Alice of Wonderland
Sun Valley can lay claim to many icons. From movie stars to literary giants, world-class athletes to world-wide leaders, hundreds of inspirational people have graced the hallways of Sun Valley Lodge since its birth.
But beneath the glamor and behind the facade of fame lies another legacy – an unforeseen outcome of Averell Harriman’s million dollar palace in the snow – that of the birth of a community in the heart of Idaho’s mountains; one with icons of its very own.
This past Sunday that community came together to celebrate one of those icons. Not an olympic skier or a nobel-prize wining author, but a woman whose life had a much greater impact on those who live in the Wood River Valley.
“The name Alice Schernthanner will remain on the lips of this community for a very long time,” Amy Federko said in her eulogy to Alice, reading from a letter written by Amy’s son, Josh.
A singular woman, Alice was both “famous and infamous, a legend in her own right,” Amy told the packed crowd at Carol’s Dollar Mountain Lodge, and there was not a murmur of dissent.
Alice’s legacy in the Wood River Valley community could be measured in the number of pancakes she’s flipped for the Papoose Club, which she formed in 1954 as a baby sitting co-op for skiers and went on to transform into a non-profit organization dedicated to supporting local organizations that serve children. Or it could be measured in the number of times she proudly led her Warm Springs Riding Club along the Wagon Days Parade route. It could equally be celebrated for the foresight she had in starting Blaine County’s recycling program from the back of a semi-truck, or for being a vocal and active advocate for affordable community housing – to the extent her and her husband, Andy, built some on their own Warm Springs property.
But it will be measured in the hearts and minds of the thousands of children she taught to ski both on Dollar Mountain as the children’s program supervisor for close to 30 years, and through her tireless promotion of the Blaine County School Ski Program.
Hundreds of those children, now grown up with children of their own, gathered at Dollar Mountain Lodge on Sunday to celebrate the life of this remarkable woman, who blazed a trail for modern homesteaders: building her own home from the ground up, skiing for a living and raising six children, all while living life on her own terms in the Wild West. The lodge she helped create was full to bursting on a sunny Sunday afternoon, the peals of children’s laughter emanating from the grassy knoll at the base of Dollar making a fitting tribute to the woman who helped create their perfect playground.
The lodge’s namesake, Carol Holding, wife of Sun Valley Resort owner Earl Holding, offered her thoughts on her friend and colleague Alice to the assembled community. ”Listening today I was happy to hear she really had a happy life away from this cabin,” she said with a smile. “I’d been under the illusion all these years that she lived in this little cabin.”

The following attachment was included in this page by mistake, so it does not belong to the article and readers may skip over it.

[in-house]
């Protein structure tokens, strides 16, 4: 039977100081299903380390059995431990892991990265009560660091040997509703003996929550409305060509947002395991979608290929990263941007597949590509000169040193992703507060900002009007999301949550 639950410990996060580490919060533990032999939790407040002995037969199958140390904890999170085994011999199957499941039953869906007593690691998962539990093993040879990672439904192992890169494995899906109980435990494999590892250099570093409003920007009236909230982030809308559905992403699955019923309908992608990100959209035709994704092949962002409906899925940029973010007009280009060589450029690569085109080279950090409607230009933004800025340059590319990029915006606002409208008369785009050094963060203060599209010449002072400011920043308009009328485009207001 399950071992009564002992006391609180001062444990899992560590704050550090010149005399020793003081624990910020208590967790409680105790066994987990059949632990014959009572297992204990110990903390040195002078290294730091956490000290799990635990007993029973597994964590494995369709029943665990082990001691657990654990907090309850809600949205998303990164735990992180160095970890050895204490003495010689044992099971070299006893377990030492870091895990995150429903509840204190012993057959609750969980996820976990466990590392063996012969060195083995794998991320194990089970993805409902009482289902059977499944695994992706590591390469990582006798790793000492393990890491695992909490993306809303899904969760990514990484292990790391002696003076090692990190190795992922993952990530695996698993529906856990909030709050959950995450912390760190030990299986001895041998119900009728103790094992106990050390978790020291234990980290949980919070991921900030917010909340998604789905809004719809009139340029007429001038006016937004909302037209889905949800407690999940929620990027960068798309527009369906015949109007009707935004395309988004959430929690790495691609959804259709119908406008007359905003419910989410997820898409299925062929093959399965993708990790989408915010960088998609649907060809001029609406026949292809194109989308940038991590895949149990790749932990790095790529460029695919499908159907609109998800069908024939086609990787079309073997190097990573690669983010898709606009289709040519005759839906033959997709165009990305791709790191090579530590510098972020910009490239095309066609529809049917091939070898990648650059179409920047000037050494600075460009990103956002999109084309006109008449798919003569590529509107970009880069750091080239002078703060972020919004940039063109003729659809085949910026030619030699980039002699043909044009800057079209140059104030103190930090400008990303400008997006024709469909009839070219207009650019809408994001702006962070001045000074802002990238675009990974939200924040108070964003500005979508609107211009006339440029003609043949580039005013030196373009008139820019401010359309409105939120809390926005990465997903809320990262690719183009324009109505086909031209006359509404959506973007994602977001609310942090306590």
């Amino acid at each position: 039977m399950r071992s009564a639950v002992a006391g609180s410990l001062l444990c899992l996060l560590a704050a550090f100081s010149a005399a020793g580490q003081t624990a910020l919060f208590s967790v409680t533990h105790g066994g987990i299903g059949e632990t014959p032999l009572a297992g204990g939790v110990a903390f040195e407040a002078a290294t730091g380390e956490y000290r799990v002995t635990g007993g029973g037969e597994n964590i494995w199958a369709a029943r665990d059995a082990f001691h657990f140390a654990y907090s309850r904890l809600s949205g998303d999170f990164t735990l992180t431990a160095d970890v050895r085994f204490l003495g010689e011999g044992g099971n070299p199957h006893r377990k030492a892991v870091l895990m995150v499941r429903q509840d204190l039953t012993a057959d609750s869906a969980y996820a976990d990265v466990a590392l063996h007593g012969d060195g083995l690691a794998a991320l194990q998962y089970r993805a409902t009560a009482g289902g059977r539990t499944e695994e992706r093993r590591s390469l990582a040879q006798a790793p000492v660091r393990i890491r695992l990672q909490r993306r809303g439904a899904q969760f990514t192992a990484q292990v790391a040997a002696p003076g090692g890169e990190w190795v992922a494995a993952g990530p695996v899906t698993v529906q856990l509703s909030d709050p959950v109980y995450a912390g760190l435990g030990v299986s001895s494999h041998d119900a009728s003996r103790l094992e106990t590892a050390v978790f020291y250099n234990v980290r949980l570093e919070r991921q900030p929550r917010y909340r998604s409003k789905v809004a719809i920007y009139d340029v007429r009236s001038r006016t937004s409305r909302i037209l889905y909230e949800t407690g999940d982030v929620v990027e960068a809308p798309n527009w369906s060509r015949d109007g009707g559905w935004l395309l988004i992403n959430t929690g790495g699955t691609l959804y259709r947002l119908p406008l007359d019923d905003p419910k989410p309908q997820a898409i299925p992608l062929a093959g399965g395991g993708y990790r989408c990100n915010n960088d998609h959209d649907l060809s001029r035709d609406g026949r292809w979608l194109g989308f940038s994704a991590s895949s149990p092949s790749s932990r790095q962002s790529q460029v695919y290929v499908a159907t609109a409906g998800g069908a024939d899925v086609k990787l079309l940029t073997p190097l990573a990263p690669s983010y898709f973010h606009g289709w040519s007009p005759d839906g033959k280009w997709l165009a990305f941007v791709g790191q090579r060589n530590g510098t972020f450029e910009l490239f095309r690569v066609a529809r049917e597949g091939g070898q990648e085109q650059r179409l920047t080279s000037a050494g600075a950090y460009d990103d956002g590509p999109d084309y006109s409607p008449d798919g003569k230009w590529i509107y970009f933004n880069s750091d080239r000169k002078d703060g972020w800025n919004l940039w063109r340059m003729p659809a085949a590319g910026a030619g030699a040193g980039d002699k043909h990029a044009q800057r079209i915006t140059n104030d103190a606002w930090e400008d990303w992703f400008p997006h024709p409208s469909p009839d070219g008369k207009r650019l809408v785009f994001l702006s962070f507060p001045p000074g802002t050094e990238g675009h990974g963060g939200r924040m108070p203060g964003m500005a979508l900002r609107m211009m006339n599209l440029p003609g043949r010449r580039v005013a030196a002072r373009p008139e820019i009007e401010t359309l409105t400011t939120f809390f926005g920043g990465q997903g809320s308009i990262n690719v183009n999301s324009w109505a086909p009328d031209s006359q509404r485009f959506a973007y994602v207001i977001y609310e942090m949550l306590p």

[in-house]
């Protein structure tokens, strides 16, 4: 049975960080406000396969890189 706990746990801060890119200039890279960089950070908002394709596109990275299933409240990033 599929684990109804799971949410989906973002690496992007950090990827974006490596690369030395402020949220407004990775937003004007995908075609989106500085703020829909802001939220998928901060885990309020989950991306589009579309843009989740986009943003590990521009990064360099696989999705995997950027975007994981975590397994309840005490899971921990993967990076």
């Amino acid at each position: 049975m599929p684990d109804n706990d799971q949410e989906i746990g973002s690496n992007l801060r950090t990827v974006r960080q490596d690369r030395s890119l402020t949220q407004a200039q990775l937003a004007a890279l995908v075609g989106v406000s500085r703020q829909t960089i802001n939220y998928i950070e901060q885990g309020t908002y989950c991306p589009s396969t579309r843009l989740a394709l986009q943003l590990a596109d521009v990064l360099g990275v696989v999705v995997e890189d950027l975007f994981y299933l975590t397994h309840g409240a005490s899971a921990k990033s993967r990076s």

Mrs. Holding went on to say how it was Alice’s persistence that brought this 26,000-square-foot state-of-the-art children’s skiing facility into being ”When Earl built River Run, Alice and I were so upset with him. We tried everything we could think of to get him to build a children’s school there, but he wouldn’t. But she said to me, it’s ok – give it time, it’ll work. It took 15 years, but we got it. And this lodge here is Alice’s lodge as much as it is mine. It wouldn’t be here without Alice and through it all she suffered many hardships to get it here and changed so many children’s pants… .”
Local folklore has it that the lodge was almost named after Alice, but she wouldn’t have it. “I told them, if I don’t own it then I don’t want it named after me.”
Mrs. Holding’s touching and laughter-filled remembrances were followed by a free-for-all as friends, family and former students of Alice shared their memories. What emerged was a portrait of a strong-minded, high-spirited woman with fantastic earrings, who took life in her stride and always told the truth, whether you wanted to hear it or not.
Two of the many stories shared at the celebration of Alice’s life paint a technicolor picture of what was important to Alice: skiing, children and family.
“I would come here from Florida in the winter to ski with Alice,” said her friend Sherry. “One year she was pregnant, just starting to show, and she had the first daughter in a backpack on her back. As we came down the mountain we could hear people at the bottom whispering, aghast, saying ‘That’s child abuse!’ Alice looked at me, clearly baffled, and said ‘I don’t understand. They know I’m only skiing the groomers don’t they? I’m not skiing the bumps.”
Alice’s daughter Heidi shared a favorite story she had heard in the days following her mother’s death on July 24 (the day before her 74th birthday and 50th wedding anniversary).
“Alice was looking after a sick girl at the lodge, she had just come out of the bathroom with her when a grand woman in a mink coat swept in demanding service. Alice said to her ‘Let me just help this little girl lie down, she’s not feeling well.’ The lady replied, ‘Well, she doesn’t look sick.’ Then the girl projectile vomited all over her.”
Rest in Peace Mrs. Schernthanner. In the words of the condolence book laid out for the hundreds of mourners to sign: “Alice does ski here forevermore in our hearts.”